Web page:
Immunotherapy refers to treatment approaches to cancer in which the immune system is harnessed and optimized to effectively attack cancer cells. In other words, immunotherapy is a type of cancer treatment that boosts the body’s immune system to fight off cancer. More recently, immunotherapy (using targeted gene therapy) has been used to treat and cure blood disorders such as sickle cell disease.
Immune therapies have generally included a number of different approaches:
- Targeted antibodies. Antibodies are engineered in the laboratory to recognize specific, targeted molecules on cancer cells. Therapy with these monoclonal antibodies has been effective in treating a number of cancers.
- Cell therapy. Researchers have developed therapies that harness the various types of natural cancer-fighting immune cells that exist within the body. There are a number of these cells, including T cells, NK cells, and NKT cells.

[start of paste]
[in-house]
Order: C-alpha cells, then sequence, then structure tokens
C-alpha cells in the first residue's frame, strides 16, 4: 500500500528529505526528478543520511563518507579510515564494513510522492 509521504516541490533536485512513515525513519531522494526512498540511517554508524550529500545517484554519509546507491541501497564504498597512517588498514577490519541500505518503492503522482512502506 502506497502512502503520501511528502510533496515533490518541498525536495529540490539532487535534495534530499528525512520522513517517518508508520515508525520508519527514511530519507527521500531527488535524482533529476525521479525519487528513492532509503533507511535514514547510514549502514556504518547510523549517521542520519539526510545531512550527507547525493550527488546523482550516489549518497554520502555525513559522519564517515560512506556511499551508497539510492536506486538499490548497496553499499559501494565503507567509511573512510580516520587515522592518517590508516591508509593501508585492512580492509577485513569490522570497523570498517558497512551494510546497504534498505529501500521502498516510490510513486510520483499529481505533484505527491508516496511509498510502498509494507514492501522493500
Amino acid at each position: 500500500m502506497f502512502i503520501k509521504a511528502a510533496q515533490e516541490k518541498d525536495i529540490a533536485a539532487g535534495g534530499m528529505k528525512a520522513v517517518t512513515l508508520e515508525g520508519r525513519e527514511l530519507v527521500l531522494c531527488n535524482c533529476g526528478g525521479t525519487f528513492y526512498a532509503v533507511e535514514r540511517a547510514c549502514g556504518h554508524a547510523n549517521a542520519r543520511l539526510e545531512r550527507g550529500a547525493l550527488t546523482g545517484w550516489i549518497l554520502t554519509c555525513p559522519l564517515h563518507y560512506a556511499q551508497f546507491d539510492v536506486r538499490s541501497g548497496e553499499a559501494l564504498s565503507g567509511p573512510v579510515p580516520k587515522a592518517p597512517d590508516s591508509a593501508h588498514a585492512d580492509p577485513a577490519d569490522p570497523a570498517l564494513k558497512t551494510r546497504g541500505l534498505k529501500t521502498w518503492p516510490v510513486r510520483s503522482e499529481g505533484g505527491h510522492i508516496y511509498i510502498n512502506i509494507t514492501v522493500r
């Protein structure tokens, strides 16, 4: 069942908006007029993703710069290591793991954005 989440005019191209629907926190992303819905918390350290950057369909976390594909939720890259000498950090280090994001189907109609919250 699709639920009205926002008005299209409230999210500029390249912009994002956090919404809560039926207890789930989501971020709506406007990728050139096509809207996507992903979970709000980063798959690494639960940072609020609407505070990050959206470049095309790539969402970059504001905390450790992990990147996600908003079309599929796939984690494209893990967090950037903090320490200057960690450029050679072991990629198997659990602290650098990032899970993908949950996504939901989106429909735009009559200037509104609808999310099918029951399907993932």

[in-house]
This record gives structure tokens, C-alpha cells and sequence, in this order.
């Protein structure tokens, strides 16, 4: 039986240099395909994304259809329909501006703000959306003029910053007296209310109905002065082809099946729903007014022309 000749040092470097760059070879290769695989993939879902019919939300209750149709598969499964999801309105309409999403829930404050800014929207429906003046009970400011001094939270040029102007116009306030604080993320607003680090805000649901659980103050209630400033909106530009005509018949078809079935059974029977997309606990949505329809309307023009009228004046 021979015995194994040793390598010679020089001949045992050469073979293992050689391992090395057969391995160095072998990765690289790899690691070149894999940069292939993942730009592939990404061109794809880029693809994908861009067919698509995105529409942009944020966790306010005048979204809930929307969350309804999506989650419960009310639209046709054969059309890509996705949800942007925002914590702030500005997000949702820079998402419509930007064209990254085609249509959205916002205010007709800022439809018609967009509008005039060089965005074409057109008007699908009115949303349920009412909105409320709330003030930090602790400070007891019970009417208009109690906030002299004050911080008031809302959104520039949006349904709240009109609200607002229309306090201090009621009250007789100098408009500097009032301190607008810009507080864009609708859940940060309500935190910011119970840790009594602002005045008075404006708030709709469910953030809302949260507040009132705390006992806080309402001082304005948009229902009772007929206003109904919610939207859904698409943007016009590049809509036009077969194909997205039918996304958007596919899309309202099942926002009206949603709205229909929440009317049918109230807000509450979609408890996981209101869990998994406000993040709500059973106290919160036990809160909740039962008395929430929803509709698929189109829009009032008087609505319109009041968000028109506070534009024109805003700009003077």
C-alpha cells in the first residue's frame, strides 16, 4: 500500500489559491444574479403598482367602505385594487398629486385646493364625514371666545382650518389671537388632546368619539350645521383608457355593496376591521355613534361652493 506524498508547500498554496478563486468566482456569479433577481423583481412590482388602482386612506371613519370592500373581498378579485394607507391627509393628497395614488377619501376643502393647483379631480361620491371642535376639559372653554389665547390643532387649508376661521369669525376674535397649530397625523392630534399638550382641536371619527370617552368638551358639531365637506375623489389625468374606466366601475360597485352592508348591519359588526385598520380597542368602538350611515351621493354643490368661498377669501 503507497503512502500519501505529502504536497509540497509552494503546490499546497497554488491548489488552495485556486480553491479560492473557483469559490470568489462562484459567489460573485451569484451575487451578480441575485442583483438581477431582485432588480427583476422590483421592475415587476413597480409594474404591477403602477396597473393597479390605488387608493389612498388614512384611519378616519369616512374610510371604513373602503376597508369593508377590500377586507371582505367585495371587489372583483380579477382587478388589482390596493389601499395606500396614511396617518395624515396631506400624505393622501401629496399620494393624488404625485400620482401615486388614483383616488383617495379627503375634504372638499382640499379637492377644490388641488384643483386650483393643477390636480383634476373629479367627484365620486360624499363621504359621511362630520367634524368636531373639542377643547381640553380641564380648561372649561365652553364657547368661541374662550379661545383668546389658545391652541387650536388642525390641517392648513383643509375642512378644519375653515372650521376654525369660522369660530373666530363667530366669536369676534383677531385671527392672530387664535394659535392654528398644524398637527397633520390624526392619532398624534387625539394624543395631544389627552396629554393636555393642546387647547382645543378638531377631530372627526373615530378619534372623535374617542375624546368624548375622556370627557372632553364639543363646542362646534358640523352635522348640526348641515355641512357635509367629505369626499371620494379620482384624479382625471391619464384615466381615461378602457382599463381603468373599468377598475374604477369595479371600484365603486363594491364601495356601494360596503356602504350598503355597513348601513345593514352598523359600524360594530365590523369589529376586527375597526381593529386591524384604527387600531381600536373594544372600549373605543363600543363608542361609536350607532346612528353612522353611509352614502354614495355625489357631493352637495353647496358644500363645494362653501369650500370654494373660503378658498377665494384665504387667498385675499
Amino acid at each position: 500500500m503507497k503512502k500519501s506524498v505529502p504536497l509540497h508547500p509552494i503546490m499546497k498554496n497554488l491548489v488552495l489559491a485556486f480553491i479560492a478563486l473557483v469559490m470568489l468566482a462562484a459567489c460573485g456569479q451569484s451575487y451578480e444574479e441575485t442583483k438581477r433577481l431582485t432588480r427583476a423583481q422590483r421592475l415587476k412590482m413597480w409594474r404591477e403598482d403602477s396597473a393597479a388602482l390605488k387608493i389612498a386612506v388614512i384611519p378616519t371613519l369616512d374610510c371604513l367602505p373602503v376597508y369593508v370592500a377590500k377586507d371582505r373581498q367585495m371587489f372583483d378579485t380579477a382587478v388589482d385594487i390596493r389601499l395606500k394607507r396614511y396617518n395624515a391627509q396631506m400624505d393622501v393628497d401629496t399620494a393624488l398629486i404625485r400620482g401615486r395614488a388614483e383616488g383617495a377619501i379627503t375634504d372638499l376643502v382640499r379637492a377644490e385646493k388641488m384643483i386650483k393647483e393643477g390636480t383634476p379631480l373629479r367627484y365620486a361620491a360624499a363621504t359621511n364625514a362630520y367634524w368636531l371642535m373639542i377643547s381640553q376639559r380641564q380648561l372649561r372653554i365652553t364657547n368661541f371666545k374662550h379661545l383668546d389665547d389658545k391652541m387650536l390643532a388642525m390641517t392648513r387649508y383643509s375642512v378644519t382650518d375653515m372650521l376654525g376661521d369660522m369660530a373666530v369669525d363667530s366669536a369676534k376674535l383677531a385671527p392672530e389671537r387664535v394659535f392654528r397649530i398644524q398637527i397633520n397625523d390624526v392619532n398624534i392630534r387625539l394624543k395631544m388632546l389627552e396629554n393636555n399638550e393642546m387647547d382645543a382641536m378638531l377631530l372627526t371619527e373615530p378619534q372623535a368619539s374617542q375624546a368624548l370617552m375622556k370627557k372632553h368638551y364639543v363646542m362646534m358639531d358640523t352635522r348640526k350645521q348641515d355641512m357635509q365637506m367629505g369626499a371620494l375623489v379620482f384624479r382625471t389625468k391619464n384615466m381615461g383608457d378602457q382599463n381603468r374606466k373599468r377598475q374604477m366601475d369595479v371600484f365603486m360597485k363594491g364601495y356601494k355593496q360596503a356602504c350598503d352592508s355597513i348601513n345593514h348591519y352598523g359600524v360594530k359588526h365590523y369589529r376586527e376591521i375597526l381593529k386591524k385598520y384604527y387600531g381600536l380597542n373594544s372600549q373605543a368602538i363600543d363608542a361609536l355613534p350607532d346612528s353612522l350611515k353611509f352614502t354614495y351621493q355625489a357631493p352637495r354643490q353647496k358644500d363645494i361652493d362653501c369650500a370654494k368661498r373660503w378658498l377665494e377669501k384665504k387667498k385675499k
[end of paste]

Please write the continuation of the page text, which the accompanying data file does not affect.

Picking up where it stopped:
- Cancer vaccines. Another immunotherapeutic approach involves the development of cancer vaccines.
In the past 50 years, the overall cure rate for childhood cancer in the U.S. has improved dramatically. Despite these advances, childhood cancer remains the leading cause of non-accidental death in children. Far too many children die from this devastating disease. In addition, those treatments historically used to treat children with cancer, such as chemotherapy and radiation therapy, are often associated with unacceptable toxicities and side effects that frequently have a devastating adverse impact on children undergoing treatment. So, while we are curing over 80% of children with cancer in the U.S., many survive their cancer to face lifelong quality of life challenges or medical complications that resulted from their treatment.
In the past 10-15 years, tremendous advances have occurred in the field of tumor immunology that have made it possible for researchers to develop novel immune therapeutic approaches. Immunotherapy is especially exciting because it uses a patient’s own immune system to fight their cancer by specifically targeting their cancer cells, thus avoiding damage to non-cancerous normal tissues. These approaches provide the opportunity — not only to maintain — but also to improve, cure rates without lifelong side effects.